Floral Interlude


Some of you asked for flowers. It’s not been a good year for flowers. When I have the time and energy to photograph them, it’s been peeing down rain. When I’m trapped doing other things, usually indoors, it’s been bright and sunny and wonderful. I’ve determined the weather is mocking me.

But I did manage to slip away on Wednesday afternoon and catch a few for ye. We’ll start with those, then continue on with some of the lovely flowers some of you have sent.

Green and White Roof

Green and White Roof

I think these are dogwood. They’re on an enormous tree, and looking up through them towards the sky is like having a green and white floral roof. I could stand a house with a ceiling like this.

 

Early Rhodie

Early Rhodie

There’s a little round purple rhodie just beyond that tall white tree. The two of them together make it look like spring, with all their lovely pastel colors. This angle on a few of the flowers shows all the lovely bits that are there to make more flowers. There’s pollen, and there will be pollinators. Butterflies sometimes feast on these flowers, and I’m hoping to catch images of some this year.

Blaze

Blaze

The new growth on some of the bushes is flaming red. You’d think that would make it look like fall, but when it’s obviously young leaves like these, it’s another burst of spring.

Soon-to-be flowers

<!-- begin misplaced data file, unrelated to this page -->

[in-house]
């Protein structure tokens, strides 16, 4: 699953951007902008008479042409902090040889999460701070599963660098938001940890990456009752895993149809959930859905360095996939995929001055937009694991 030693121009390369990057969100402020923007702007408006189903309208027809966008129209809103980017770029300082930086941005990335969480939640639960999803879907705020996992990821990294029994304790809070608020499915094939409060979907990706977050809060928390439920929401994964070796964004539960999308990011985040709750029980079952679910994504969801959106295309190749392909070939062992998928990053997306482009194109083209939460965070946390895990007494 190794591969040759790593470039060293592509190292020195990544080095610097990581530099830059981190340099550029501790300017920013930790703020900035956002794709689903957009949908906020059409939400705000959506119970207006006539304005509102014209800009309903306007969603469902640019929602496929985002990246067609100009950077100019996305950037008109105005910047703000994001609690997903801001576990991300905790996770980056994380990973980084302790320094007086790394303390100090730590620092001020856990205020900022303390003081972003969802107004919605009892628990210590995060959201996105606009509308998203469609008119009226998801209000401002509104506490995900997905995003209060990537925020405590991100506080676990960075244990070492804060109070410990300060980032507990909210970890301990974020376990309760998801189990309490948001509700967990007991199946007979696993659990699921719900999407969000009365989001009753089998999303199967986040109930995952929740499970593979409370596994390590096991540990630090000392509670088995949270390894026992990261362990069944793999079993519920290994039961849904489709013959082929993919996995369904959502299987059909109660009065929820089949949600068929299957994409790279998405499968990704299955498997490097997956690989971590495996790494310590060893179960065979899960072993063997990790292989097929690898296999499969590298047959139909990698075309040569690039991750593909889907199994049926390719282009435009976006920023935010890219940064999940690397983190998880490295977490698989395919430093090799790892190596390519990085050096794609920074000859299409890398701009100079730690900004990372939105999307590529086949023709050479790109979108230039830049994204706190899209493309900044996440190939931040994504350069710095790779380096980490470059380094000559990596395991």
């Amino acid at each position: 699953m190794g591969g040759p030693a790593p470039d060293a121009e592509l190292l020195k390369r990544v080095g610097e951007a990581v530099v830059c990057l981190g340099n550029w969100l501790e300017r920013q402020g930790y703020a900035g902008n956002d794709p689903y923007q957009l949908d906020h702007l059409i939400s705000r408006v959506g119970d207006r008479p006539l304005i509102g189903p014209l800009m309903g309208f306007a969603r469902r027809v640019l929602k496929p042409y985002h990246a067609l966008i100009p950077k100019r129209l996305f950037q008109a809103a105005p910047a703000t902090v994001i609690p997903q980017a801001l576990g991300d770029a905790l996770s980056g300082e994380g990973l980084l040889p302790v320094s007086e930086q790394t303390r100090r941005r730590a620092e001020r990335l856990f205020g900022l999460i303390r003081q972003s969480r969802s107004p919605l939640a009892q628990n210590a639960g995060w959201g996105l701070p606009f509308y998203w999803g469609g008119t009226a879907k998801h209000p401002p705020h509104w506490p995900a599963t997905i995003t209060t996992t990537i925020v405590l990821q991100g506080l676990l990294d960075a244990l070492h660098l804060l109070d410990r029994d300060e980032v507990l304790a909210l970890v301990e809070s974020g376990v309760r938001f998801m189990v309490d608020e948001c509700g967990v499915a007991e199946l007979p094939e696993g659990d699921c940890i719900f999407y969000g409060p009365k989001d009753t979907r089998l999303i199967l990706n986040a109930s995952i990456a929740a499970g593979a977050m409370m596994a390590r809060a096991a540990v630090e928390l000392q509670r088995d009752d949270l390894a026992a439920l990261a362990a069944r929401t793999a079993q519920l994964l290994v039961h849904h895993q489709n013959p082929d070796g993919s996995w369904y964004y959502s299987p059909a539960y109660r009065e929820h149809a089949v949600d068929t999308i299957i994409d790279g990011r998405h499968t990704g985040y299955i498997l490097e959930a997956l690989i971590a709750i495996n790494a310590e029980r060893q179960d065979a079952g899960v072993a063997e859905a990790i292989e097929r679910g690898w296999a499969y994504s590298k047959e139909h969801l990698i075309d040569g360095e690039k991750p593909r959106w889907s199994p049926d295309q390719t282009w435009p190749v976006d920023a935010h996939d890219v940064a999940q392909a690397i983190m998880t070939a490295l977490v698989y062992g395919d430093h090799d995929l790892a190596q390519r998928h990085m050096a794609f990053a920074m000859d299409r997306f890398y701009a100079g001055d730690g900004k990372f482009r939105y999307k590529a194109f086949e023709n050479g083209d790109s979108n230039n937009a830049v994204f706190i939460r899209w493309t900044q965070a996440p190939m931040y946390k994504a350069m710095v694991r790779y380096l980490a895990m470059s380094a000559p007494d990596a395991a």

Soon-to-be flowers

There’s a set of trees that will soon have vivid pink blooms bursting everywhere, but they haven’t gone yet. These nearly-blown buds show they’ll be beautifying the place within days.

Cloud of flowers with cloud of water vapor

Cloud of flowers with cloud of water vapor

I missed the plums, but the cherry trees are still going strong. I think these are cherries. You can tell me. Some of them are more white than pink and bloom later, so I could be wrong about what they are. The white ones are in their prime, plump and full, and the cluster here seems to be comparing itself to the cloud, which I found charming.

White bursts against evergreen

White bursts against evergreen

I like early spring, when the fruit trees bloom while leafless, and virtually the only green you get is when they’re blooming against evergreen trees. You can also see a hint of bashful sunshine here. It kept trying to come out all the way and never quite succeeding.

Cherry blossoms

Cherry blossoms

These delicate pink blooms are nearly past their prime, but this cluster on a sheltered part of the tree are still bright and beautiful.

Line of lovely trees

Line of lovely trees

One thing I’ve always particularly loved about this street is the median, with its rich green grass and its gorgeous fruit trees. Every spring, they put on a spectacular show. It makes driving along it an uplifting experience. A little beauty every day is definitely welcome.

Blooms against bark

Blooms against bark

Love this little cluster right here, low down on the trunk of the tree. The trunks and branches of these trees are fascinating even when they’re dormant – there’s a vibrant community of mosses and lichens growing on them.